Maritime Law with Delivery Disputes


Delivery disputes
Task description & requirements Assignment Question On 12th March 2017, a farm in Tasmania,
Backyard Poultry, sold frozen chicken to Kai Bo Supermarket in Hong Kong at a CIF price of
US$25,000 in total. Backyard Poultry arranged with ABC Line Limited to ship these frozen chicken on
board the ship Grand Tasmania. The ship agent on behalf of the Master of the Grand Tasmania
issued a set of three bills of lading dated 14th March 2017 to Backyard Poultry. These bills of lading
contain in Clause 2 the “General Paramount Clause” in the following terms: “The Hague Rules
contained in the International Convention for the Unification of certain rules relating to Bills of
Lading, dated Brussels the 25th August 1924 as enacted in the country of shipment shall apply to this
contract. When no such enactment is in force in the country of shipment, the corresponding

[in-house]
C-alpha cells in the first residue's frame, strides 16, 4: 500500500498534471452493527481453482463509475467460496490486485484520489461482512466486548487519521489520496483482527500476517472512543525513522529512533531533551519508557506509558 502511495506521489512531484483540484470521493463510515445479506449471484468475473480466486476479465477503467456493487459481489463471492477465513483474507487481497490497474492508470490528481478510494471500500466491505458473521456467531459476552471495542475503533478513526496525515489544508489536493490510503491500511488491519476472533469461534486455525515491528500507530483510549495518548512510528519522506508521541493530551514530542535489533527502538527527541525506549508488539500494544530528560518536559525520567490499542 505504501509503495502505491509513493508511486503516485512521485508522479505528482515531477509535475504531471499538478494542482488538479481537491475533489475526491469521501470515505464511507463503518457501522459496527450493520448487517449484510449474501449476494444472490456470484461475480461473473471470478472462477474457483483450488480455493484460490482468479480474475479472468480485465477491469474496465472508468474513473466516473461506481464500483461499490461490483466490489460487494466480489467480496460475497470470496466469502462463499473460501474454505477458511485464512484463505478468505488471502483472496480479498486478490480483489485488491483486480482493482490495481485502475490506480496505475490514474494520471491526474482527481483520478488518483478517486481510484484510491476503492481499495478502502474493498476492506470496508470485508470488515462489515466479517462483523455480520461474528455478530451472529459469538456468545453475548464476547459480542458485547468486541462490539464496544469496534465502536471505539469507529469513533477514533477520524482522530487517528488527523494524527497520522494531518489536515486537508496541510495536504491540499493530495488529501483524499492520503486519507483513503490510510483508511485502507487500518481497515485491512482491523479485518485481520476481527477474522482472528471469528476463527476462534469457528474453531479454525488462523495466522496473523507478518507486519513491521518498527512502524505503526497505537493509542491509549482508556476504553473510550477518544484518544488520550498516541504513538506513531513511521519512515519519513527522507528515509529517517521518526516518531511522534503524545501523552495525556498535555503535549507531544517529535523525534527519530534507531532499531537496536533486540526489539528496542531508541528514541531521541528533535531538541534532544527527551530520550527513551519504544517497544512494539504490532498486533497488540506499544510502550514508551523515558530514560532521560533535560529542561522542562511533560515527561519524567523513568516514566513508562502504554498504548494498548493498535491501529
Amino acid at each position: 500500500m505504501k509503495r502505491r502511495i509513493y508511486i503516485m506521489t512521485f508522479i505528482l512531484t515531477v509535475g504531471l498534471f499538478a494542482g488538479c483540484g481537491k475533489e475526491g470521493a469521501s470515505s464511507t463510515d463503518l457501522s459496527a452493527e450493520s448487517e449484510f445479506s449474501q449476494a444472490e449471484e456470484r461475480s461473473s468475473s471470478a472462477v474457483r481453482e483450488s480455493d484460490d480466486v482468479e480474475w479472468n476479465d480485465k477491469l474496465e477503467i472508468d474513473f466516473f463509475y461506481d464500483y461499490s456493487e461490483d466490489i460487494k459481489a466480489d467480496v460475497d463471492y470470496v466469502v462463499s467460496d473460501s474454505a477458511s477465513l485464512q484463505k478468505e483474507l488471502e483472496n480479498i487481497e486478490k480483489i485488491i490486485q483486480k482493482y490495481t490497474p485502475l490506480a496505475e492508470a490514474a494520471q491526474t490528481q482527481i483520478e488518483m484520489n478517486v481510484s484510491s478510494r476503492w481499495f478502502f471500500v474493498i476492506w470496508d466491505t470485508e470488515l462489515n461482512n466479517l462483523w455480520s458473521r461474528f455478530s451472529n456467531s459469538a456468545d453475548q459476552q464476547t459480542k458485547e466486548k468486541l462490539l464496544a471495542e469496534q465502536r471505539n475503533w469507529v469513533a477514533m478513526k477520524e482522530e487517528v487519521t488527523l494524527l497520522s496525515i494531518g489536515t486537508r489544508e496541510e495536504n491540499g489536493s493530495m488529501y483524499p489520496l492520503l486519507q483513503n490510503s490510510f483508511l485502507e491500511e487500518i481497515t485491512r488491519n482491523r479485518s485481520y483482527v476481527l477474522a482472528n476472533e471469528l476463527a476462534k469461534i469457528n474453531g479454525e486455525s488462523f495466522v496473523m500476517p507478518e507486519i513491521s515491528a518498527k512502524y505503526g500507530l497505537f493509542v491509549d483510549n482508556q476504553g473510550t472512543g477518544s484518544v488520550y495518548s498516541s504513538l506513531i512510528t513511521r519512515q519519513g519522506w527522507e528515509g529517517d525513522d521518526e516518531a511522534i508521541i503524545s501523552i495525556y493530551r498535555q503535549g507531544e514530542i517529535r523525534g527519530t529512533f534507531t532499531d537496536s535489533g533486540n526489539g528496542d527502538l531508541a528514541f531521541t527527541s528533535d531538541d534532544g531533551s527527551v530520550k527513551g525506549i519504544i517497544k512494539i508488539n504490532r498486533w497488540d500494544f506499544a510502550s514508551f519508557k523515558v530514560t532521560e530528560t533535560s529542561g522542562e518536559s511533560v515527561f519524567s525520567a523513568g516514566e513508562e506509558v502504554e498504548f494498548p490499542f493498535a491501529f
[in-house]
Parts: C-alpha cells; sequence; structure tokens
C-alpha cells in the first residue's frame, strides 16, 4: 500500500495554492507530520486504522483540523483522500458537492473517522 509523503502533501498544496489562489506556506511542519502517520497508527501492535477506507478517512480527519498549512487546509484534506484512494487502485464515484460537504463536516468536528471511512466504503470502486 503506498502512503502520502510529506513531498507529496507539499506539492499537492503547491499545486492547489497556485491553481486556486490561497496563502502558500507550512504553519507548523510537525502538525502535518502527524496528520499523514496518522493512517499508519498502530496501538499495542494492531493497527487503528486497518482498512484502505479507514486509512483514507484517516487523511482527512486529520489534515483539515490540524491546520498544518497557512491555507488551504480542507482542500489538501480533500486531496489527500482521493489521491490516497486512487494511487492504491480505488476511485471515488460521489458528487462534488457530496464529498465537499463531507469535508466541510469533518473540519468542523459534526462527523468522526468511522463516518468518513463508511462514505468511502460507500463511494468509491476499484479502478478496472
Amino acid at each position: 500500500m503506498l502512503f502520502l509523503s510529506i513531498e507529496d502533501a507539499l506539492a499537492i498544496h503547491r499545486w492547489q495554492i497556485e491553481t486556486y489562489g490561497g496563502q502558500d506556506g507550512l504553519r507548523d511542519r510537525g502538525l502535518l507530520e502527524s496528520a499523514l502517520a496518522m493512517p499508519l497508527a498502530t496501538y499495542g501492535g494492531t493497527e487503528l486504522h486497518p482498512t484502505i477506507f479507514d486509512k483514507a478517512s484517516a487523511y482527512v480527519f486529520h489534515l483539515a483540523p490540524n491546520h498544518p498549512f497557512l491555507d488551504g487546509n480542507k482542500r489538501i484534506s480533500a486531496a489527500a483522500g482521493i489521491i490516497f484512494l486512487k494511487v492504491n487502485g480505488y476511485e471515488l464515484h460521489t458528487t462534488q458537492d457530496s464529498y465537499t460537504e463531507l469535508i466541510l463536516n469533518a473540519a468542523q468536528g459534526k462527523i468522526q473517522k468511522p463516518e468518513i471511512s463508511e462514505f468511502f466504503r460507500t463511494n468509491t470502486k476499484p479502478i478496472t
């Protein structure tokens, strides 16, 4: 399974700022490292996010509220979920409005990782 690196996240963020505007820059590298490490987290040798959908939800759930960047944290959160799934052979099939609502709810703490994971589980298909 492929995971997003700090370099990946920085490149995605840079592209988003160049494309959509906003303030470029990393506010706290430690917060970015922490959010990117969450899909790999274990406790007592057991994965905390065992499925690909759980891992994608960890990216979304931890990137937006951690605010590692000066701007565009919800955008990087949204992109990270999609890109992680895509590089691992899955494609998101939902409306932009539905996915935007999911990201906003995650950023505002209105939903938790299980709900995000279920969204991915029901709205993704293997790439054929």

legislation of the country of destination shall apply, but in respect of shipments to which no such
enactments are compulsorily applicable, the terms of the said Convention shall apply”. Clause 3 of
the bills of lading further provided: “This Bill of Lading is subject to Hong Kong law and practice. Any
dispute arising from this contract shall be submitted to the exclusive jurisdiction of the High Court in
Hong Kong”. Box 2 of these bills of lading bore the name of theconsignee, “To Kai Bo Supermarket”.
Backyard Poultry endorsed these bills of lading to Kai Bo Supermarket and sent them by courier. The
bills of lading arrived at the office of Kai Bo Supermarket in Hong Kong on 20th March 2017. These
frozen chicken arrived in Hong Kong on 31st March 2017. Upon arrival of the frozen chicken at the